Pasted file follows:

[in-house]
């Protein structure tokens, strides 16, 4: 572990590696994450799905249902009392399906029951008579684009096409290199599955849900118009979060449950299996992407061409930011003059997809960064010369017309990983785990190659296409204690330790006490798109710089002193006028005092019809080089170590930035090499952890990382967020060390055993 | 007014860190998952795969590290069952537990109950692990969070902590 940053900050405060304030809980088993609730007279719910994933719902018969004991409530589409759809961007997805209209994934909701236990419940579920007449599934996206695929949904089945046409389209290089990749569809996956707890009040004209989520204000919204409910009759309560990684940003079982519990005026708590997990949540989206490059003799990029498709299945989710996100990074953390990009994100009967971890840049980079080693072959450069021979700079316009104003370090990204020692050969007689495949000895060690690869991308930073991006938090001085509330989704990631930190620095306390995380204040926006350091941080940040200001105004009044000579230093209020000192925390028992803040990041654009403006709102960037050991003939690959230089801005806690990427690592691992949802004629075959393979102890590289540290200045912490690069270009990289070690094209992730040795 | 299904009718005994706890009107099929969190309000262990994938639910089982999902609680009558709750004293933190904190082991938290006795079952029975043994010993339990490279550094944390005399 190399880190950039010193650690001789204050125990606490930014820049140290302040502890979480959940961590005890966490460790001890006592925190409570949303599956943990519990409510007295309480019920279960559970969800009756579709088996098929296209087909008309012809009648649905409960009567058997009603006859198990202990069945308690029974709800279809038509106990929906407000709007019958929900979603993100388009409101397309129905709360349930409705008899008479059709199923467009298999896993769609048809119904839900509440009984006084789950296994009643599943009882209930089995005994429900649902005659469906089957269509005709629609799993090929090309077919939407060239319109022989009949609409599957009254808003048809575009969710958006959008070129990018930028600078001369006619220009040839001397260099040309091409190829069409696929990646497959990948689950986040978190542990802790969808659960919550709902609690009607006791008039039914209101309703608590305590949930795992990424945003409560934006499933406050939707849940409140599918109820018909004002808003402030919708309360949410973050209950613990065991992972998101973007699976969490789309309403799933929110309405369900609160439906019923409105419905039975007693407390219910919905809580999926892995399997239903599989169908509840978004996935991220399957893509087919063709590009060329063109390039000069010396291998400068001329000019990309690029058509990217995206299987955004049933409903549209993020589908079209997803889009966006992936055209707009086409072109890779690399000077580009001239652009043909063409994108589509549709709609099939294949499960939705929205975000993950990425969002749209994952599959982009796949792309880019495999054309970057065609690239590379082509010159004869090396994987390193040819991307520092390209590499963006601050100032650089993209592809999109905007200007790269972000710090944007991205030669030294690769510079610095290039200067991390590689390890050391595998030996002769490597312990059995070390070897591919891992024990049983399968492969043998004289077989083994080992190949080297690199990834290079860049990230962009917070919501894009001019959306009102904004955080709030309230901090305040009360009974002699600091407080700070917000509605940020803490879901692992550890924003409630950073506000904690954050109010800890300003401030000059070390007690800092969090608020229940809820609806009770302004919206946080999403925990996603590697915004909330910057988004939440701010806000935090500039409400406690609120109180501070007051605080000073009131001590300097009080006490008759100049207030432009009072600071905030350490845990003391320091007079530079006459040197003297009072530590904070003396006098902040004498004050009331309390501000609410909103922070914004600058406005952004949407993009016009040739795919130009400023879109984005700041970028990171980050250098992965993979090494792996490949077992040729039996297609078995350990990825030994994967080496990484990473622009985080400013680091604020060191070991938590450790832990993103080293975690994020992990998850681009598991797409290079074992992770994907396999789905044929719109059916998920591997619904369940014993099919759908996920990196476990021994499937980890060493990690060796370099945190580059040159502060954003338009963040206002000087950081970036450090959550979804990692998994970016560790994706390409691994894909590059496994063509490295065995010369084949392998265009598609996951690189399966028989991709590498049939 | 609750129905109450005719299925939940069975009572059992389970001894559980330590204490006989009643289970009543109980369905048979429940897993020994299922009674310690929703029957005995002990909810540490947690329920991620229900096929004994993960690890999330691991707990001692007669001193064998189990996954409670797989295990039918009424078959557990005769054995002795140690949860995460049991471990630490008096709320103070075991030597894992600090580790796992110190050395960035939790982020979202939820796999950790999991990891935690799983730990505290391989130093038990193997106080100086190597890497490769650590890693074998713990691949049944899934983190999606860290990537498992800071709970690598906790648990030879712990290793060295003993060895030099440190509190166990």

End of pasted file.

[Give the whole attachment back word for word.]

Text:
[in-house]
């Protein structure tokens, strides 16, 4: 572990590696994450799905249902009392399906029951008579684009096409290199599955849900118009979060449950299996992407061409930011003059997809960064010369017309990983785990190659296409204690330790006490798109710089002193006028005092019809080089170590930035090499952890990382967020060390055993 | 007014860190998952795969590290069952537990109950692990969070902590 940053900050405060304030809980088993609730007279719910994933719902018969004991409530589409759809961007997805209209994934909701236990419940579920007449599934996206695929949904089945046409389209290089990749569809996956707890009040004209989520204000919204409910009759309560990684940003079982519990005026708590997990949540989206490059003799990029498709299945989710996100990074953390990009994100009967971890840049980079080693072959450069021979700079316009104003370090990204020692050969007689495949000895060690690869991308930073991006938090001085509330989704990631930190620095306390995380204040926006350091941080940040200001105004009044000579230093209020000192925390028992803040990041654009403006709102960037050991003939690959230089801005806690990427690592691992949802004629075959393979102890590289540290200045912490690069270009990289070690094209992730040795 | 299904009718005994706890009107099929969190309000262990994938639910089982999902609680009558709750004293933190904190082991938290006795079952029975043994010993339990490279550094944390005399 190399880190950039010193650690001789204050125990606490930014820049140290302040502890979480959940961590005890966490460790001890006592925190409570949303599956943990519990409510007295309480019920279960559970969800009756579709088996098929296209087909008309012809009648649905409960009567058997009603006859198990202990069945308690029974709800279809038509106990929906407000709007019958929900979603993100388009409101397309129905709360349930409705008899008479059709199923467009298999896993769609048809119904839900509440009984006084789950296994009643599943009882209930089995005994429900649902005659469906089957269509005709629609799993090929090309077919939407060239319109022989009949609409599957009254808003048809575009969710958006959008070129990018930028600078001369006619220009040839001397260099040309091409190829069409696929990646497959990948689950986040978190542990802790969808659960919550709902609690009607006791008039039914209101309703608590305590949930795992990424945003409560934006499933406050939707849940409140599918109820018909004002808003402030919708309360949410973050209950613990065991992972998101973007699976969490789309309403799933929110309405369900609160439906019923409105419905039975007693407390219910919905809580999926892995399997239903599989169908509840978004996935991220399957893509087919063709590009060329063109390039000069010396291998400068001329000019990309690029058509990217995206299987955004049933409903549209993020589908079209997803889009966006992936055209707009086409072109890779690399000077580009001239652009043909063409994108589509549709709609099939294949499960939705929205975000993950990425969002749209994952599959982009796949792309880019495999054309970057065609690239590379082509010159004869090396994987390193040819991307520092390209590499963006601050100032650089993209592809999109905007200007790269972000710090944007991205030669030294690769510079610095290039200067991390590689390890050391595998030996002769490597312990059995070390070897591919891992024990049983399968492969043998004289077989083994080992190949080297690199990834290079860049990230962009917070919501894009001019959306009102904004955080709030309230901090305040009360009974002699600091407080700070917000509605940020803490879901692992550890924003409630950073506000904690954050109010800890300003401030000059070390007690800092969090608020229940809820609806009770302004919206946080999403925990996603590697915004909330910057988004939440701010806000935090500039409400406690609120109180501070007051605080000073009131001590300097009080006490008759100049207030432009009072600071905030350490845990003391320091007079530079006459040197003297009072530590904070003396006098902040004498004050009331309390501000609410909103922070914004600058406005952004949407993009016009040739795919130009400023879109984005700041970028990171980050250098992965993979090494792996490949077992040729039996297609078995350990990825030994994967080496990484990473622009985080400013680091604020060191070991938590450790832990993103080293975690994020992990998850681009598991797409290079074992992770994907396999789905044929719109059916998920591997619904369940014993099919759908996920990196476990021994499937980890060493990690060796370099945190580059040159502060954003338009963040206002000087950081970036450090959550979804990692998994970016560790994706390409691994894909590059496994063509490295065995010369084949392998265009598609996951690189399966028989991709590498049939 | 609750129905109450005719299925939940069975009572059992389970001894559980330590204490006989009643289970009543109980369905048979429940897993020994299922009674310690929703029957005995002990909810540490947690329920991620229900096929004994993960690890999330691991707990001692007669001193064998189990996954409670797989295990039918009424078959557990005769054995002795140690949860995460049991471990630490008096709320103070075991030597894992600090580790796992110190050395960035939790982020979202939820796999950790999991990891935690799983730990505290391989130093038990193997106080100086190597890497490769650590890693074998713990691949049944899934983190999606860290990537498992800071709970690598906790648990030879712990290793060295003993060895030099440190509190166990």